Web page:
Apple Drops Samsung for Custom ARM Chip Production

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Apple seems to be distancing itself even more from Samsung if reports that it is moving its A-series ARM chip production to Unimicron Technology Corp. Apparently Unimicron has already started small scale chip production for Apple, and will ramp up to full scale production in 2013 after completing construction on a new factory.

No Apple chips for you, Samsung!The relationship between Apple and Samsung has been strained for some time thanks to ongoing court battles around the world over accusations that they are using each other's mobile device patents without proper licensing. Apple's biggest win in their patent infringement fight came a few months ago when a U.S. Federal Court Jury ruled Samsung willfully infringed on Apple's patents and awarded the Cupertino-based company over US$1 billion in damages.

Samsung successfully convinced Judge Lucy Koh, who has been overseeing the case, to deny an injunction blocking the sale of many of its Android-based products in the U.S. and dramatically decreasing the value of Apple's court room win in the process. Apple is appealing that ruling in hopes of breathing life back into its injunction request.

Samsung confirmed this fall that its involvement in Apple chip production had been scaled back and that it was no longer involved in the design process. One company executive stated, "Samsung's agreement with Apple is limited to manufacturing the A6 processors. Apple did all the design and we are just producing the chips on a foundry basis."

Reports surfaced in November claiming Apple had already begun moving its chip production away from Samsung in favor of Taiwan Semiconductor Manufacturing Company, raising concerns with analysts that the company won't be able to keep up with Apple's chip production demands.

Regardless of where Apple's custom chip production lands it seems clear that the company is doing what it can to cut its ties with Samsung, and assuming it can find partners that can meet its production needs, will ultimately have a negative impact on Samsung's bottom line.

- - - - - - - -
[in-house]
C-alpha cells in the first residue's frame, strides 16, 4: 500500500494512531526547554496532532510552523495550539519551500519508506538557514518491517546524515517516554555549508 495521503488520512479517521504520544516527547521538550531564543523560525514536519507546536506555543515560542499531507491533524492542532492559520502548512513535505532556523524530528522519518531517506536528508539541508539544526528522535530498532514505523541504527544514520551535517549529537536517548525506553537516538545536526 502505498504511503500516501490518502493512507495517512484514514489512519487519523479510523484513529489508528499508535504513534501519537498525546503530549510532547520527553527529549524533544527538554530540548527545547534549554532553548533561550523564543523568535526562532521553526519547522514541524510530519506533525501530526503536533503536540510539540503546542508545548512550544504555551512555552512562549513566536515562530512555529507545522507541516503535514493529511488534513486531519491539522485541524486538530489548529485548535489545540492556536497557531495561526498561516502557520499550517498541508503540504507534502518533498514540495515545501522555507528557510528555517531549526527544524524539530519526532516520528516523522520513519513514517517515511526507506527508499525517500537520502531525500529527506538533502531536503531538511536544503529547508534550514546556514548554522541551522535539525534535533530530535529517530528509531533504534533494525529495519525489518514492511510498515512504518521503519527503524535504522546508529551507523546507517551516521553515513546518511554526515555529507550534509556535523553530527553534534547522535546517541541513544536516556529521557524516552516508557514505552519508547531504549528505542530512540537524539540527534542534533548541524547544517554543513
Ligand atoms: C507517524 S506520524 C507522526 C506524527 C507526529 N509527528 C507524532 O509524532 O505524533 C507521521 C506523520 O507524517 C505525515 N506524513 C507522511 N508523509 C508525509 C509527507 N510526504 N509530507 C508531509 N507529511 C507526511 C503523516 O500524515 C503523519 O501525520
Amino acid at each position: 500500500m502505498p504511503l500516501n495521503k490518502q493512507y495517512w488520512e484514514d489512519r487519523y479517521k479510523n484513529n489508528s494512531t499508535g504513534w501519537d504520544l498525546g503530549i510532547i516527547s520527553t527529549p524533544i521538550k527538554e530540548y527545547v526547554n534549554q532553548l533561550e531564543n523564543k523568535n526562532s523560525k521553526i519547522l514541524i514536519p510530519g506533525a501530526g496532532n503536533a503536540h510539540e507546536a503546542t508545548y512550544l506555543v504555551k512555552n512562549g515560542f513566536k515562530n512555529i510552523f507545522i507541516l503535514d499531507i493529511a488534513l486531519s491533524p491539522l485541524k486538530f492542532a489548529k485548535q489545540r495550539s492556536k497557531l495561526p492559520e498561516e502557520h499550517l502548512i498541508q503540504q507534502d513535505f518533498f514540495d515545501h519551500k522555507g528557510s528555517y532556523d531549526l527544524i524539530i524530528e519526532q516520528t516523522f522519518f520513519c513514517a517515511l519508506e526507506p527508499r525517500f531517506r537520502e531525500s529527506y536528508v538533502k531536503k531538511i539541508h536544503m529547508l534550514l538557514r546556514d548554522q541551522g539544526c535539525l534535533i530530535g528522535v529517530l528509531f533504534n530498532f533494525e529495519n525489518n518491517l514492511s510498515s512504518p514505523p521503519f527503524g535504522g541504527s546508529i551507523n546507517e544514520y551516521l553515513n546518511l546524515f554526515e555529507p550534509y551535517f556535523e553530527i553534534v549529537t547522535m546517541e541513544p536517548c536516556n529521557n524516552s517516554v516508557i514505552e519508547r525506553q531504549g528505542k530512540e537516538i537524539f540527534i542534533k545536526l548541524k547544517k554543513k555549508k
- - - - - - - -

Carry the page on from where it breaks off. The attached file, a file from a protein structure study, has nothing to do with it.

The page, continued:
[Thanks to Bright Wire for the heads up.]

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John Dingler, artist

The more rapidly Apple can cut out Samsung without damaging Apple’s production schedule and quality, the better for Apple enthusiasts such as I am.

I wonder what kinds of safeguards Apple put in place to reduce the chances of Unimicron Technology Corp. getting in retail hardware business to compete with Apple. After’s Samsung’s example of betraying Apple, FoxCon should be watched as it has also gotten into retail hardware.


The problem with that, John Dingler, is that Samsung didn’t just build Apple components, it did a great deal of R&D for Apple products in general (hence why Jobs was so furious that they “stole” the very R&D that Apple had hired them to do and made their own product out of it).

One Samsung executive described it like this (paraphrased): “our chip or memory division creates a great new product, and then sells it to Apple. Then our Mobile division slams its head into a wall because we just sold our best technology to our biggest competitor.”

Samsung’s bottom line will be hurt by this in the short term, and Apple won’t have to worry about funneling money to a competitor. But at the same time they won’t be benefiting from Samsung’s huge R&D budget anymore, which could lead to a significant divergence between Samsung’s homegrown phones and Apple’s.

Should be interesting, anyway.

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